18. 15 points
    So I just finished my clinical rotation in a prison with murderers, rapists, addicts, drug dealers and petty criminals. Some were in for 3 months. Some are in for life. Over 1800 "offenders," two concertina wire fences, one of them electrified. Here are my impressions: Many of the offenders are on anti-psychotic meds. Buckets of them. Most of the other meds are pysch meds, but not anti-psychotic, specifically. It's obvious if there was more mental health treatment on the front end A LOT of offenders would not be in jail. Doors are dangerous. Treated a guy that had two black eyes, bloody lip and other injuries. Said he walked into a door. Must have done it several times with great force. After the sixth time of bonking your nose on the door, maybe open it? Next day treated another guy with similar injuries. He, too, walked into a door. I don't know why OSHA hasn't become involved yet. A cover up, maybe? Prison is graduate school for criminals. The amount of hustling, scams, angles and schemes going on is stupefying. One night the guards found a 5-gallon bucket of home-made hooch. How crafty, devious and practiced do you have to be to hide that for as long as they did in such a no-privacy, regimented place? When we gave an offender a plastic bag to ice his swollen jaw we labeled it with a sharpie, an expiration date/time and notified guards. That's how much things are tracked in a prison. Neck tattoos < face tattoos < full face tattoos < full face and skull tattoos "gay for the stay" = HIV for life NO COUNTRY FOR OLD MEN. They do not separate elderly because that is a form of discrimination. You fucking kidding me? The nasty offenders don't spare the old folks; they see them as easy marks to shake down. One punch can fracture multiple face bones. Does it give a 30 year sociopath a moment of reflection when he sees what one of his punches does to the face of a 75 year old? From what I've seen, it does not. Always a bigger fish. When I was treating one guy that walked into a door I was thinking, "Who the hell beat the shit outta this guy?" He was over six feet tall, young, white supremacist tattoos, muscled and mean. Later that night I saw a guy waxing a floor. He was close to 7' with shoulders as wide as a doorway, and his entire shaved cranium was covered with tattoos of skulls and fire. And he seemed really, really intent on grinding out any little blemish that offended him. Dumb and smothered. A lot of the guys in for petty crimes and drugs were getting into more trouble and digging deeper holes once they got in prison. Many of them appeared quite dumb. I mean-- Forest Gump dumb-- "borderline retarded." Sometimes manipulated, sometimes desperate and without any sort of coping skills, sometimes just dumb--- in a place that is brutally unforgiving of any bad choices. In for a year? Now you're in for 5. I've always thought the American prison system is bullshit, especially the profit-driven private run facilities. Turns out, I was right. Out of the 1800 in that place, if you got rid of the crazy ones and the dumb non-violent ones and just left the murders, rapists and other violent felons, I'd bet the population of that prison would go from 1800 to 300.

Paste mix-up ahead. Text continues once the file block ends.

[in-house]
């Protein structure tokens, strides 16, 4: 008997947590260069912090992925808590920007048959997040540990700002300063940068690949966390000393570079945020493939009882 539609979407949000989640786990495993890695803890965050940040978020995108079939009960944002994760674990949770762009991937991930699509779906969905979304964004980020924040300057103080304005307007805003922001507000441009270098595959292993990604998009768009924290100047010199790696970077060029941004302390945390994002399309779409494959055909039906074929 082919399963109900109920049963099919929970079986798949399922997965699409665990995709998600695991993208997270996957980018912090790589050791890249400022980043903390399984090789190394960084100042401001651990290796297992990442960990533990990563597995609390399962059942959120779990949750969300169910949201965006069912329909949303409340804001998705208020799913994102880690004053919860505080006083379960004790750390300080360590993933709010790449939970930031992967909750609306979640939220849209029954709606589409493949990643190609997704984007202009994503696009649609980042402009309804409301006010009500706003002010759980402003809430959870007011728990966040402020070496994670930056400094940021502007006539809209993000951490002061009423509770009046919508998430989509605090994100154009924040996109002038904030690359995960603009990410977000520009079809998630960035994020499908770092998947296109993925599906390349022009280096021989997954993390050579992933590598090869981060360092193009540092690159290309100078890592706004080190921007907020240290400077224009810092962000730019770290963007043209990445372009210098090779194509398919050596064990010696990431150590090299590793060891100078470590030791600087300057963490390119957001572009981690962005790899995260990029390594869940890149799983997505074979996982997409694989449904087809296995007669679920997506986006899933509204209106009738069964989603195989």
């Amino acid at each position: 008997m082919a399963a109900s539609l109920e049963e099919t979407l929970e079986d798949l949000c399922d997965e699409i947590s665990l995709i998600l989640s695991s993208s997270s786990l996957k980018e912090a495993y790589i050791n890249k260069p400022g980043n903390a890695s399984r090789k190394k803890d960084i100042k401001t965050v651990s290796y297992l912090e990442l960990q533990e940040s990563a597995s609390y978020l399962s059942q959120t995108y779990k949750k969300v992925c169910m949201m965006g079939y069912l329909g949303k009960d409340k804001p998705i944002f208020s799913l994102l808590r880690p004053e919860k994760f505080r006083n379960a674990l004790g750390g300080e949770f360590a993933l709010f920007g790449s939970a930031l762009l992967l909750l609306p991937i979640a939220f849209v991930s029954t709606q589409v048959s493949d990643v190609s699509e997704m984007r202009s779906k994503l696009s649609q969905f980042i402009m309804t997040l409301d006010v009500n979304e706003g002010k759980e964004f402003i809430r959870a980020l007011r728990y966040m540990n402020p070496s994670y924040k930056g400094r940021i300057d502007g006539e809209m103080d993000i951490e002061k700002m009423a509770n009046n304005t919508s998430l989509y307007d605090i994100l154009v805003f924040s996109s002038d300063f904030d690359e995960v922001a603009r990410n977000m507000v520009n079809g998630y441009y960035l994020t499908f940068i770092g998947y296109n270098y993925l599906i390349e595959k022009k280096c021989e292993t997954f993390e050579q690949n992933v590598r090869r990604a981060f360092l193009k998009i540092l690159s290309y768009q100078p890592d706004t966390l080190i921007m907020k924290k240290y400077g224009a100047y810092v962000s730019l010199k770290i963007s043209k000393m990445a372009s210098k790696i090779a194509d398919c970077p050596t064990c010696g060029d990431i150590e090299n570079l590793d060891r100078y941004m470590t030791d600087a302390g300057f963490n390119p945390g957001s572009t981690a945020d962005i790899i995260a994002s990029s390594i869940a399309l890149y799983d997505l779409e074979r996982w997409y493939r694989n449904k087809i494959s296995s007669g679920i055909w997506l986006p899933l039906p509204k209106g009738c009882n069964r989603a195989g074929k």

19. 14 points